Mindset and Modernity: Working through Nostalgia and Reverie in Rwanda

Authors: Justin Mullikin*, Rutgers University
Topics: Development, Qualitative Research, Cultural and Political Ecology
Keywords: Affective labor, agrarian change, place-making, Rwanda
Session Type: Virtual Paper
Day: 4/11/2021
Start / End Time: 9:35 AM / 10:50 AM
Room: Virtual 33
Presentation File: No File Uploaded


My work explores agrarian transformation in Rwanda brought about by the state’s land use consolidation policy. Over the last 15 years this policy has worked to increase the state’s legibility of, and control over, rural space Rwanda by mandating Green Revolution-style modes of production on most of the country’s agricultural land. In most places it is now mandatory for entire communities to use chemical fertilizers, to “harmonize” their agricultural activities in line with state preferences, and to consolidate small plots of land for mono-cropping of state-approved cultivars.

Drawing from recently completed dissertation research, my paper looks at tensions between state modernization discourse, the changing agricultural landscape, and the attempted creation of particular citizen-subjects. What emerged from my team’s interviews with local government officials and agrarian communities was a diversity of competing, often contradictory, narratives about the past, present, and future of rural lives and landscapes in Rwanda.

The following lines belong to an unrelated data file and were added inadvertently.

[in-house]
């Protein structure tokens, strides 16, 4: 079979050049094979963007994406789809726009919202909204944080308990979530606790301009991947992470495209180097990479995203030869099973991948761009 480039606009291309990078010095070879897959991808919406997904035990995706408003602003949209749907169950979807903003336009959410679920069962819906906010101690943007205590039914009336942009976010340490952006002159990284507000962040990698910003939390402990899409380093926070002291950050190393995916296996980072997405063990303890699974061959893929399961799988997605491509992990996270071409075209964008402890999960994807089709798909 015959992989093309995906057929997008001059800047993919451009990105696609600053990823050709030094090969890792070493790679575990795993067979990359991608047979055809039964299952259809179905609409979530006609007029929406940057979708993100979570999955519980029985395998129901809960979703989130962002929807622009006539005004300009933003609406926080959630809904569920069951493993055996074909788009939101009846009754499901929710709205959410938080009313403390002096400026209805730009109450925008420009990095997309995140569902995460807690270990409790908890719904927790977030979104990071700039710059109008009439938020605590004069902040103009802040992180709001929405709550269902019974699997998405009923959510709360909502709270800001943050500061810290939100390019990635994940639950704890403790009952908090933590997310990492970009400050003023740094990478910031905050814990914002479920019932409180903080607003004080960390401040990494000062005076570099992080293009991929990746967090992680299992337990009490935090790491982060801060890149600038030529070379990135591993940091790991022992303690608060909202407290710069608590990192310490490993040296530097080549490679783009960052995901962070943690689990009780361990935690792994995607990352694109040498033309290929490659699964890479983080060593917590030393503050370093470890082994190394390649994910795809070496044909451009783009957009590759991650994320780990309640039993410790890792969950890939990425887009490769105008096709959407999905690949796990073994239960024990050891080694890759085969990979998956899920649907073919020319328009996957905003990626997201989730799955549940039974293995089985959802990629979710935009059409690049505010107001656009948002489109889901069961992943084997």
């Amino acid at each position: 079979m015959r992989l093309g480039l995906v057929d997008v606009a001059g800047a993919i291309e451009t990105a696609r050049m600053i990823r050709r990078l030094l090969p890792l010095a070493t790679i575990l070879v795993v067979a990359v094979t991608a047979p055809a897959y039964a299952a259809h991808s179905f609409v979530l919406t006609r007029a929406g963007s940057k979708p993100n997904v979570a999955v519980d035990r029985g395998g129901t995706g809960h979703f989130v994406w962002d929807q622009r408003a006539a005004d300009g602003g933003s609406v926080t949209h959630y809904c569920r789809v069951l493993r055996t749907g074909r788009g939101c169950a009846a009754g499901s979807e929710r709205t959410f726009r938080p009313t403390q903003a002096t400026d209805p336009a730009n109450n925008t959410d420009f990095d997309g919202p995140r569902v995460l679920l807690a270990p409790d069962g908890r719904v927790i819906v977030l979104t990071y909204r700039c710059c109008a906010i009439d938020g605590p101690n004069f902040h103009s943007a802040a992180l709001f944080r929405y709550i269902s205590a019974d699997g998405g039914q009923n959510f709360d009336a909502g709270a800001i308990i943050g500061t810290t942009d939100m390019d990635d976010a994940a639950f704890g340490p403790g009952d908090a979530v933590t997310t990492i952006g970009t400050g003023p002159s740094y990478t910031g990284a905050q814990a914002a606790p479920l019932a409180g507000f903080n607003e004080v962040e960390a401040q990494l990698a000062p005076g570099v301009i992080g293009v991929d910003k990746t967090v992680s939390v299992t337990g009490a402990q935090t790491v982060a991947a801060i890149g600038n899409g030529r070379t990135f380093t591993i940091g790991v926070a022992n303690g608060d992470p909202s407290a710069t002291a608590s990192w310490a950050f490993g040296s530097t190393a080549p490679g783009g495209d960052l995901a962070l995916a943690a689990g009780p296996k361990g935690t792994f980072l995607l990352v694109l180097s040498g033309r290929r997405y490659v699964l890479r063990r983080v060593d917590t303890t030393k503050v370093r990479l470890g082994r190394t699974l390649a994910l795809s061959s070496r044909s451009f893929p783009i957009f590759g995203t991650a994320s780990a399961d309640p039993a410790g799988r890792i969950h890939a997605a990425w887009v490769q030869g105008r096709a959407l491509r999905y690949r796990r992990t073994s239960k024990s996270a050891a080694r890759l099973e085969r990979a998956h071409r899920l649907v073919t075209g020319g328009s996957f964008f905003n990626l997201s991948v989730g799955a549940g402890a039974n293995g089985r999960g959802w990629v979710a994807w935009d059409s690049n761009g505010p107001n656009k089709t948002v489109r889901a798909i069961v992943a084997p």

This paper explores some of the themes we encountered as people grapple with a fast-changing landscape. These often focused less on the mechanisms of change, and more on the affective nature of change. Often dismissed by agricultural development policy and academic literature alike, some of the most prominent narratives of change involved shifting feelings of nostalgia, reverie, loss, hope, and solidarity. Taking these themes seriously - understanding how people in farming communities experience and are affected by change - is a necessary first step to advance more inclusive and just agricultural development research, policy, and discourse.

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